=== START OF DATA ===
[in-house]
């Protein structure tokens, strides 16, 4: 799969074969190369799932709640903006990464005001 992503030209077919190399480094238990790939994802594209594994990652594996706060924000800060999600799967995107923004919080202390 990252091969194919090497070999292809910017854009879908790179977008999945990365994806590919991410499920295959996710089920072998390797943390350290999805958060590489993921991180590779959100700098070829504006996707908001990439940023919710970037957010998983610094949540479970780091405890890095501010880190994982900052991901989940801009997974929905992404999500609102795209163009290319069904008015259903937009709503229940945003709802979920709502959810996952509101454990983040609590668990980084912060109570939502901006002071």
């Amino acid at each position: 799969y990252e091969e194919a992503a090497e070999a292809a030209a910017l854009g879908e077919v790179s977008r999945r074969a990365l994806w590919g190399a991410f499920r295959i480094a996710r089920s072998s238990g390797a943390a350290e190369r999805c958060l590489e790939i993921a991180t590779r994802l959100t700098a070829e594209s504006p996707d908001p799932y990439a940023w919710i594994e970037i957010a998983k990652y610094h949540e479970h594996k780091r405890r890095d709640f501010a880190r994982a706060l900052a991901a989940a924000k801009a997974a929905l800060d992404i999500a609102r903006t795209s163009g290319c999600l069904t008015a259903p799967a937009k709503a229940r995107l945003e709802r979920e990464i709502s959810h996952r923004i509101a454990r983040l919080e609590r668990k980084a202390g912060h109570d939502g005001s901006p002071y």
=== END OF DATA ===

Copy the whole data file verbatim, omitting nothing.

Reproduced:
[in-house]
């Protein structure tokens, strides 16, 4: 799969074969190369799932709640903006990464005001 992503030209077919190399480094238990790939994802594209594994990652594996706060924000800060999600799967995107923004919080202390 990252091969194919090497070999292809910017854009879908790179977008999945990365994806590919991410499920295959996710089920072998390797943390350290999805958060590489993921991180590779959100700098070829504006996707908001990439940023919710970037957010998983610094949540479970780091405890890095501010880190994982900052991901989940801009997974929905992404999500609102795209163009290319069904008015259903937009709503229940945003709802979920709502959810996952509101454990983040609590668990980084912060109570939502901006002071």
């Amino acid at each position: 799969y990252e091969e194919a992503a090497e070999a292809a030209a910017l854009g879908e077919v790179s977008r999945r074969a990365l994806w590919g190399a991410f499920r295959i480094a996710r089920s072998s238990g390797a943390a350290e190369r999805c958060l590489e790939i993921a991180t590779r994802l959100t700098a070829e594209s504006p996707d908001p799932y990439a940023w919710i594994e970037i957010a998983k990652y610094h949540e479970h594996k780091r405890r890095d709640f501010a880190r994982a706060l900052a991901a989940a924000k801009a997974a929905l800060d992404i999500a609102r903006t795209s163009g290319c999600l069904t008015a259903p799967a937009k709503a229940r995107l945003e709802r979920e990464i709502s959810h996952r923004i509101a454990r983040l919080e609590r668990k980084a202390g912060h109570d939502g005001s901006p002071y």